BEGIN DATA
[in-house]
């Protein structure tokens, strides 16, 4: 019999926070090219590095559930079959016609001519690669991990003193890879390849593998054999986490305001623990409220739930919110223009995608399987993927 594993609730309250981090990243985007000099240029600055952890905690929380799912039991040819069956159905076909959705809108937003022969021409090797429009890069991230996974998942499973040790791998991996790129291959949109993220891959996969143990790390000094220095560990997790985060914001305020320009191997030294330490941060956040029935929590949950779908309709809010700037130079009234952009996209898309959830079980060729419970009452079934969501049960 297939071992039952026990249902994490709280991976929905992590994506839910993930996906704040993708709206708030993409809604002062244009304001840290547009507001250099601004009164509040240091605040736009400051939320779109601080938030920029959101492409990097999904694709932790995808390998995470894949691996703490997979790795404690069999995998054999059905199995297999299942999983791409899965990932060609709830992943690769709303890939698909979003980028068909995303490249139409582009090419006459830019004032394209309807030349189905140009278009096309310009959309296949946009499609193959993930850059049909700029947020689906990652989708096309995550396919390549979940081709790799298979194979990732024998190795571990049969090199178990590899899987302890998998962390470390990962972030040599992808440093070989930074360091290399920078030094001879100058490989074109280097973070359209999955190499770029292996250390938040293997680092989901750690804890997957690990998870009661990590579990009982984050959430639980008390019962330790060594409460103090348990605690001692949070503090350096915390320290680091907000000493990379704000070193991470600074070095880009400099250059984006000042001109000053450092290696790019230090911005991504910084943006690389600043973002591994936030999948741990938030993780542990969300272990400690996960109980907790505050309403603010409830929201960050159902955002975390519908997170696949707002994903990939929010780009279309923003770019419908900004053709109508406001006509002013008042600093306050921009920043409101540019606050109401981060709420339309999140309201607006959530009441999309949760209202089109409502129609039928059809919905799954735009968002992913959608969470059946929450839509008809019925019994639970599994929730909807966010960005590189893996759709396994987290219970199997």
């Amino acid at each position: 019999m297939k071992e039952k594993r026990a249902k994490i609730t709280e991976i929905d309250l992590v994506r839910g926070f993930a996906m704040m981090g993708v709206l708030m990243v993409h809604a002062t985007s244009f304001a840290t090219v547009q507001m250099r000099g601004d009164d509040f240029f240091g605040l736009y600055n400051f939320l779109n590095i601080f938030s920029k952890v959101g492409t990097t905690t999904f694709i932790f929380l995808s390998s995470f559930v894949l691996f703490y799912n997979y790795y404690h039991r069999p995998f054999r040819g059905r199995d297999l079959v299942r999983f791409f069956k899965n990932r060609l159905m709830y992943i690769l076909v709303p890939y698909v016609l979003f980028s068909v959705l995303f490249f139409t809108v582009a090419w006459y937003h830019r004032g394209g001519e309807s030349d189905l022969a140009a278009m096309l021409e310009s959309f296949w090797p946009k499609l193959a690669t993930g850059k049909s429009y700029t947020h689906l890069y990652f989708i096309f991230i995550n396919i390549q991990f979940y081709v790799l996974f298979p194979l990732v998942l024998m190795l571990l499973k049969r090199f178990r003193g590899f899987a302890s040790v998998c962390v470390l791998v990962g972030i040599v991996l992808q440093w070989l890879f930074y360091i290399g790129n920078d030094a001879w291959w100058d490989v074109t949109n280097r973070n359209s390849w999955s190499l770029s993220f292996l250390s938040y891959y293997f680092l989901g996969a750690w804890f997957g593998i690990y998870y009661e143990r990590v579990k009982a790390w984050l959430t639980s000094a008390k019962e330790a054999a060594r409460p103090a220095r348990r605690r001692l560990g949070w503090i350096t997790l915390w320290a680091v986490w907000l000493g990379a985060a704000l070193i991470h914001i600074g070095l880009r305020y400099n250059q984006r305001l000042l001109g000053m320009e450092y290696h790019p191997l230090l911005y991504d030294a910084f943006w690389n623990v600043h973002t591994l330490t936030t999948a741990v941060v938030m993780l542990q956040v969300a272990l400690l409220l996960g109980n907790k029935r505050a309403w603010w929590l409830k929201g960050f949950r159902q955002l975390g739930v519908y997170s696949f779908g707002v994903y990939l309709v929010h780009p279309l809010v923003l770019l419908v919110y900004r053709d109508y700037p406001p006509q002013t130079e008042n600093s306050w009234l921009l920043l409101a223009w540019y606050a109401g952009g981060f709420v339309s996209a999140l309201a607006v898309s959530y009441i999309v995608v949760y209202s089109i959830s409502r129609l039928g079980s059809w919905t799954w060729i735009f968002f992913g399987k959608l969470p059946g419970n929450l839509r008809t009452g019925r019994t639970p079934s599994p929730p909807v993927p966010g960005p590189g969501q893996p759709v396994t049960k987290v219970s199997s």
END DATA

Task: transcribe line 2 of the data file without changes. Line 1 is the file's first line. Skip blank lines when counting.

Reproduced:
């Protein structure tokens, strides 16, 4: 019999926070090219590095559930079959016609001519690669991990003193890879390849593998054999986490305001623990409220739930919110223009995608399987993927 594993609730309250981090990243985007000099240029600055952890905690929380799912039991040819069956159905076909959705809108937003022969021409090797429009890069991230996974998942499973040790791998991996790129291959949109993220891959996969143990790390000094220095560990997790985060914001305020320009191997030294330490941060956040029935929590949950779908309709809010700037130079009234952009996209898309959830079980060729419970009452079934969501049960 297939071992039952026990249902994490709280991976929905992590994506839910993930996906704040993708709206708030993409809604002062244009304001840290547009507001250099601004009164509040240091605040736009400051939320779109601080938030920029959101492409990097999904694709932790995808390998995470894949691996703490997979790795404690069999995998054999059905199995297999299942999983791409899965990932060609709830992943690769709303890939698909979003980028068909995303490249139409582009090419006459830019004032394209309807030349189905140009278009096309310009959309296949946009499609193959993930850059049909700029947020689906990652989708096309995550396919390549979940081709790799298979194979990732024998190795571990049969090199178990590899899987302890998998962390470390990962972030040599992808440093070989930074360091290399920078030094001879100058490989074109280097973070359209999955190499770029292996250390938040293997680092989901750690804890997957690990998870009661990590579990009982984050959430639980008390019962330790060594409460103090348990605690001692949070503090350096915390320290680091907000000493990379704000070193991470600074070095880009400099250059984006000042001109000053450092290696790019230090911005991504910084943006690389600043973002591994936030999948741990938030993780542990969300272990400690996960109980907790505050309403603010409830929201960050159902955002975390519908997170696949707002994903990939929010780009279309923003770019419908900004053709109508406001006509002013008042600093306050921009920043409101540019606050109401981060709420339309999140309201607006959530009441999309949760209202089109409502129609039928059809919905799954735009968002992913959608969470059946929450839509008809019925019994639970599994929730909807966010960005590189893996759709396994987290219970199997």